well as flexibility in the ways and means to comply with environmental
requirements. However, the effects of environmental policy instruments on
prices, employment, trade and competitiveness should be carefully assessed.
Their political acceptability depends on many factors, such as cost,
simplicity, transparency and public participation.
6. A situation conducive to the transfer of environmentally sound
technologies (ESTs) needs to be established, and domestic firms need to
develop the skill to absorb ESTs and adapt them to local needs. Forging
partnerships between firms in developing and developed countries is proving
to be a viable tool for helping firms from developing countries to acquire
state-of-theart
technologies, reach markets that otherwise would be difficult
to access, and become part of an international network. For firms from
developing countries, such partnerships facilitate their activities in
emerging markets, where environmental and business conditions can be quite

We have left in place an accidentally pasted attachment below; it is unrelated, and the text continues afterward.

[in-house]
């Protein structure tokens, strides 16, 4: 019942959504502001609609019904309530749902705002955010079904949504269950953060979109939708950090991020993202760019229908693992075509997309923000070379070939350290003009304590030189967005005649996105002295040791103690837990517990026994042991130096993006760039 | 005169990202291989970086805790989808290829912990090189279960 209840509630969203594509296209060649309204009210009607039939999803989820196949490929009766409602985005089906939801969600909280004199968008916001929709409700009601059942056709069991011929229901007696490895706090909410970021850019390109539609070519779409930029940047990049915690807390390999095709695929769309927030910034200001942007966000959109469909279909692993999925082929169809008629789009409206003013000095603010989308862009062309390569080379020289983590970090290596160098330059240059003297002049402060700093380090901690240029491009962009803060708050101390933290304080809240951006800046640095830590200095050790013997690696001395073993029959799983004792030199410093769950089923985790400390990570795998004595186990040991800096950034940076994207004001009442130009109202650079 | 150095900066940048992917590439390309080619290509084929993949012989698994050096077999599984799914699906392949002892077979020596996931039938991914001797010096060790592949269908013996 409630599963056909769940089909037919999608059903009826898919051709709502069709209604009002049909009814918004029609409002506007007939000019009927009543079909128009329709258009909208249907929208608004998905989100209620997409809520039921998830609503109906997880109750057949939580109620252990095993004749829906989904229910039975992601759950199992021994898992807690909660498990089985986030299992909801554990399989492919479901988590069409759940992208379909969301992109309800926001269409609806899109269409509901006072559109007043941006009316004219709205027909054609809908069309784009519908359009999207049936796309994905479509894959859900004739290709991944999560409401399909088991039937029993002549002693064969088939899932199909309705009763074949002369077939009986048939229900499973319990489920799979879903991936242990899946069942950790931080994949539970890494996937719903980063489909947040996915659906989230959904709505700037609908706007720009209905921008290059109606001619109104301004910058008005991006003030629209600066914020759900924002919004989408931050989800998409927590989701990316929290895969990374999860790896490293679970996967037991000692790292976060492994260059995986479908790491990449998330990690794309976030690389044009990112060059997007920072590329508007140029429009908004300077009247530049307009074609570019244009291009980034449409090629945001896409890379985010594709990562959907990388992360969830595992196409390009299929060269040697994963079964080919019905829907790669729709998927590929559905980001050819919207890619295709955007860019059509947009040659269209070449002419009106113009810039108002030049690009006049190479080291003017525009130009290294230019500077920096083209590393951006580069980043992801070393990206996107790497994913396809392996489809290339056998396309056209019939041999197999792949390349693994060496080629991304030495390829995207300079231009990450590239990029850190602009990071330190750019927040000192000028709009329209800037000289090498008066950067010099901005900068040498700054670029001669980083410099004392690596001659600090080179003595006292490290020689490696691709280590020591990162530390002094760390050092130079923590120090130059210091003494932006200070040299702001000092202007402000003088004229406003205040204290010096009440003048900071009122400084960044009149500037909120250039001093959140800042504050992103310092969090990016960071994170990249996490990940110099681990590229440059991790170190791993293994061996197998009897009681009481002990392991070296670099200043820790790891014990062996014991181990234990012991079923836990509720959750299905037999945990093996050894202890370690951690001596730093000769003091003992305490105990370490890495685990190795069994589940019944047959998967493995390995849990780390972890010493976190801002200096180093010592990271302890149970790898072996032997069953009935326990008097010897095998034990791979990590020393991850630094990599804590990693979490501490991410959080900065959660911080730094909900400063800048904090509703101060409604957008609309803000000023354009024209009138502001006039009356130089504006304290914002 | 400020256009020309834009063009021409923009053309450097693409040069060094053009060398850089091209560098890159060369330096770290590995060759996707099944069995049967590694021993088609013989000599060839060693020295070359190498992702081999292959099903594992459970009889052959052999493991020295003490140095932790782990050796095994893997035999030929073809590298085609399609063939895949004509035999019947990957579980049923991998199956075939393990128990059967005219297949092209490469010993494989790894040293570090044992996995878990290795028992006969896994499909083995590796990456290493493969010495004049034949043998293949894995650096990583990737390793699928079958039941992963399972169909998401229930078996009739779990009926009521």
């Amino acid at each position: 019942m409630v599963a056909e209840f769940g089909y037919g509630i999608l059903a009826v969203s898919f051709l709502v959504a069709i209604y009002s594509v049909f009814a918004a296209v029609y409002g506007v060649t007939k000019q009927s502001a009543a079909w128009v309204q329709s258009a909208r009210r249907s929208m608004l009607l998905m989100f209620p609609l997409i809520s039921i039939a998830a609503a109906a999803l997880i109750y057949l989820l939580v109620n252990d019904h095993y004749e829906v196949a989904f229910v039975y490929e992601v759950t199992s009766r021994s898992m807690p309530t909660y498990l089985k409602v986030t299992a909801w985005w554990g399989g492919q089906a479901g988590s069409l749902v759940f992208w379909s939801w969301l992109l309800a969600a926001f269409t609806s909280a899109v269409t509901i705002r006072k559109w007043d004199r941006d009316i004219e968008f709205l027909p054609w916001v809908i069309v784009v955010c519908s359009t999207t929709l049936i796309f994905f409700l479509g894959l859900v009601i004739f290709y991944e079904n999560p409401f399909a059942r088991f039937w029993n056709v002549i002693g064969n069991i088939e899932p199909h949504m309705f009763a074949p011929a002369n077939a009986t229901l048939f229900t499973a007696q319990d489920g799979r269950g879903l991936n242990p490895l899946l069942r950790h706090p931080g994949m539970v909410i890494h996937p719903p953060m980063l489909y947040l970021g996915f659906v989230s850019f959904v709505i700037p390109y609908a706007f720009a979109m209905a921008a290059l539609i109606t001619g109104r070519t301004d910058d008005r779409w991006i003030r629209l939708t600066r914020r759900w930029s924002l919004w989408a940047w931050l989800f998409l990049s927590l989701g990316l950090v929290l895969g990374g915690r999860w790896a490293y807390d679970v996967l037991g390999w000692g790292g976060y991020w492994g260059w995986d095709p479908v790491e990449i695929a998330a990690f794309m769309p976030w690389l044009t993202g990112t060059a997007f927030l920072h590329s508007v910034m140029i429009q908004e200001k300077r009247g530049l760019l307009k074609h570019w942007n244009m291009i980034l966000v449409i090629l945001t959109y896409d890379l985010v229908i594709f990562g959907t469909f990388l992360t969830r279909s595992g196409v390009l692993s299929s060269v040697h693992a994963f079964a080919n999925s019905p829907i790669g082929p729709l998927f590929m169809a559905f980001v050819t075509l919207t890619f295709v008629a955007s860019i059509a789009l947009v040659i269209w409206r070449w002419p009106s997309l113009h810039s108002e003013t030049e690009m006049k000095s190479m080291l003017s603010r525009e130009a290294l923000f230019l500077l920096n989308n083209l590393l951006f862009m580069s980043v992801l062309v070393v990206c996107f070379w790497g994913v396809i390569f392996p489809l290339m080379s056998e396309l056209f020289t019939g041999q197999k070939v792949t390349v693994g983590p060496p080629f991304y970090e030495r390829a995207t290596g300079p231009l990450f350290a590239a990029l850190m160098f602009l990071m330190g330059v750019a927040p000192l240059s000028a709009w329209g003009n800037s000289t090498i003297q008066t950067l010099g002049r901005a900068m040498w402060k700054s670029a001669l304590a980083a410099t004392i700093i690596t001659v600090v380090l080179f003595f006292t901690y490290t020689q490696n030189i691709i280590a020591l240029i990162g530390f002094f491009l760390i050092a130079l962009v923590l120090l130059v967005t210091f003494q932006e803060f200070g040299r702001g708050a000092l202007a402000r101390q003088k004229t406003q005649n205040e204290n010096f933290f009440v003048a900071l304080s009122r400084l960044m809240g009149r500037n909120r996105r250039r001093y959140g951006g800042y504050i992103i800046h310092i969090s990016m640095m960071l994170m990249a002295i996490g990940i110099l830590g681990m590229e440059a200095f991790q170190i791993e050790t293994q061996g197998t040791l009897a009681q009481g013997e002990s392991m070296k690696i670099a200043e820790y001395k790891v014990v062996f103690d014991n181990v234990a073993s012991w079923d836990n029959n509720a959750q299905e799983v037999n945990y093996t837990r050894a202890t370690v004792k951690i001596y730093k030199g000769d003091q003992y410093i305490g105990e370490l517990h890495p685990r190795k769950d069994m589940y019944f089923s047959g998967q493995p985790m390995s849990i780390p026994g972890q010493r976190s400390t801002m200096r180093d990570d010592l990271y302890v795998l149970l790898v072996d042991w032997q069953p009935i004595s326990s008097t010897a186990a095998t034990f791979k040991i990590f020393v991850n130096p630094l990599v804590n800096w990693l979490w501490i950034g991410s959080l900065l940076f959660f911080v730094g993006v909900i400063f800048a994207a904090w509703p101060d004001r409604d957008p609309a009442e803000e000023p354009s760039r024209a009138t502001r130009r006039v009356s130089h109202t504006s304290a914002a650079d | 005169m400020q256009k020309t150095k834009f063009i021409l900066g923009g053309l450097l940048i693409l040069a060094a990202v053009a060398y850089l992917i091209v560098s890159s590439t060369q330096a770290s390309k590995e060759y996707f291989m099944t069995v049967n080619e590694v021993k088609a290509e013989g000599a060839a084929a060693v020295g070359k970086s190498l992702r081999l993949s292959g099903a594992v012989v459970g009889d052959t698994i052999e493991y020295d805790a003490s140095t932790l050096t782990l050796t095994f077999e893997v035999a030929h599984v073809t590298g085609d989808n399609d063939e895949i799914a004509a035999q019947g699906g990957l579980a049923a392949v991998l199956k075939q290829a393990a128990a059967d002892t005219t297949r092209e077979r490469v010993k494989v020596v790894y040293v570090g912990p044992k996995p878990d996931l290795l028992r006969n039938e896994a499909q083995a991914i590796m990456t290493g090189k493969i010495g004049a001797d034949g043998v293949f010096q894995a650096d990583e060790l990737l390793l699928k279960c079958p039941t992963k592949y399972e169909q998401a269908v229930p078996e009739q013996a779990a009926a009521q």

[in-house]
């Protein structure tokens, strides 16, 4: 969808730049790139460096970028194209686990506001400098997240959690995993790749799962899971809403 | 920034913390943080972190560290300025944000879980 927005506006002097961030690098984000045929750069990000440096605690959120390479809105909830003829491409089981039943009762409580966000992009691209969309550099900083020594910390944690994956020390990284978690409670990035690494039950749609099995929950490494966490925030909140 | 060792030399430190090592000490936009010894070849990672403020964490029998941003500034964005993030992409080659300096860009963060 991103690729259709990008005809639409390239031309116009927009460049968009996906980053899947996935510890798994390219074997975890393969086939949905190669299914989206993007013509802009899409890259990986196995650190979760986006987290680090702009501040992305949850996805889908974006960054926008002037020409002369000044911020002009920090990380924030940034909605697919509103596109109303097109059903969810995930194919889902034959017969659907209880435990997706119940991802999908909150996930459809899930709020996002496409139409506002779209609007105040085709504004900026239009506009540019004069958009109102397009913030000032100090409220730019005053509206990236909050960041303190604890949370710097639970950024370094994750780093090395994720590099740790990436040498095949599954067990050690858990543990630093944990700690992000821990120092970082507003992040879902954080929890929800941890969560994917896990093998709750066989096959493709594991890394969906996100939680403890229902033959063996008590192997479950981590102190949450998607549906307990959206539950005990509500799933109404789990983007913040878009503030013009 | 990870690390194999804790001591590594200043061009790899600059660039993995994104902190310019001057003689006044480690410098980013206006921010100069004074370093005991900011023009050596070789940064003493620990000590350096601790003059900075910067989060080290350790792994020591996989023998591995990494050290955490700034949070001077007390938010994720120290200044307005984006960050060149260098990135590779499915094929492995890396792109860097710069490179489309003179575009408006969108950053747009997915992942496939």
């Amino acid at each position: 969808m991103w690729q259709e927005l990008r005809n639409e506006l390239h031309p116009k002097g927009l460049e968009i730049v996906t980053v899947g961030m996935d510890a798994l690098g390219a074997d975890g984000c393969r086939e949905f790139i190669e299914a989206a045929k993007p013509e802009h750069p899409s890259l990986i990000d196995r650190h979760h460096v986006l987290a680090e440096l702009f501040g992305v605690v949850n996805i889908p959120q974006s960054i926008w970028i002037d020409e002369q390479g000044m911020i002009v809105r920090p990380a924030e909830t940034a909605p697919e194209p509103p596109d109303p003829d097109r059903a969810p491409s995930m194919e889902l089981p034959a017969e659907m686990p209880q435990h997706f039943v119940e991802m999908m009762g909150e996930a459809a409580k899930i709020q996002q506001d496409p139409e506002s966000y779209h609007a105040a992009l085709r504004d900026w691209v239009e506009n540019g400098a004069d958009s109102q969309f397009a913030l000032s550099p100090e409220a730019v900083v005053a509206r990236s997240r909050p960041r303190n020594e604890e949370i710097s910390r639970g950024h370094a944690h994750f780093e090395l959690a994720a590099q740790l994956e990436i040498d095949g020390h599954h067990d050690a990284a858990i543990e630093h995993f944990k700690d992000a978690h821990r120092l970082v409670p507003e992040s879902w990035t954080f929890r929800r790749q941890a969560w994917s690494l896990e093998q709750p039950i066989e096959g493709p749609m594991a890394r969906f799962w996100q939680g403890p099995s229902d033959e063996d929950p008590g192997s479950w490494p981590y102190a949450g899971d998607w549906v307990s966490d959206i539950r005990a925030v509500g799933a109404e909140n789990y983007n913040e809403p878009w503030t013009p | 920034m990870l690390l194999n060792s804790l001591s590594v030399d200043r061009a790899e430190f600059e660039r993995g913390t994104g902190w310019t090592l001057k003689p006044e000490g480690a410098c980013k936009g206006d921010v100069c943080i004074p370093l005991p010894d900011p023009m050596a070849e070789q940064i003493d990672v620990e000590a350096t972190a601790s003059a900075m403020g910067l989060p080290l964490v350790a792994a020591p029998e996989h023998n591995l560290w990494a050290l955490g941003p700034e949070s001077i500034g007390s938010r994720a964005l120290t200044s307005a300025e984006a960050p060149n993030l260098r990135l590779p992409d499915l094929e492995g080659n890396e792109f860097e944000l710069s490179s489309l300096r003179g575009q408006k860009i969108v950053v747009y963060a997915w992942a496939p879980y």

different from those at home. Partnerships seem to have dramatically
contributed to enhancing technological capabilities in developing countries.
7. A gap exists in developing countries between their environmental needs
and the resources available to satisfy them. International cooperation and
financing are key factors in enabling developing countries to address their
most pressing environmental problems. Education and information can encourage
public authorities, producers and consumers to adopt more sustainable
approaches. Political willingness and leadership play a crucial role in
making it possible to devote efforts and resources to environmental
improvements. Governments, especially in developing countries where resources
are limited and several key environmental needs have still to be satisfied,
have an interest in ensuring that environmental policy decisions are the
result of a participatory process.
8. Strengthening capacities in the environmental services sector in
developing countries, while primarily aimed at addressing and eventually
solving environmental problems, may also result in their ability to become
international providers in this field. It can also help them to increase
their capacities to meet environmental requirements in the importing markets,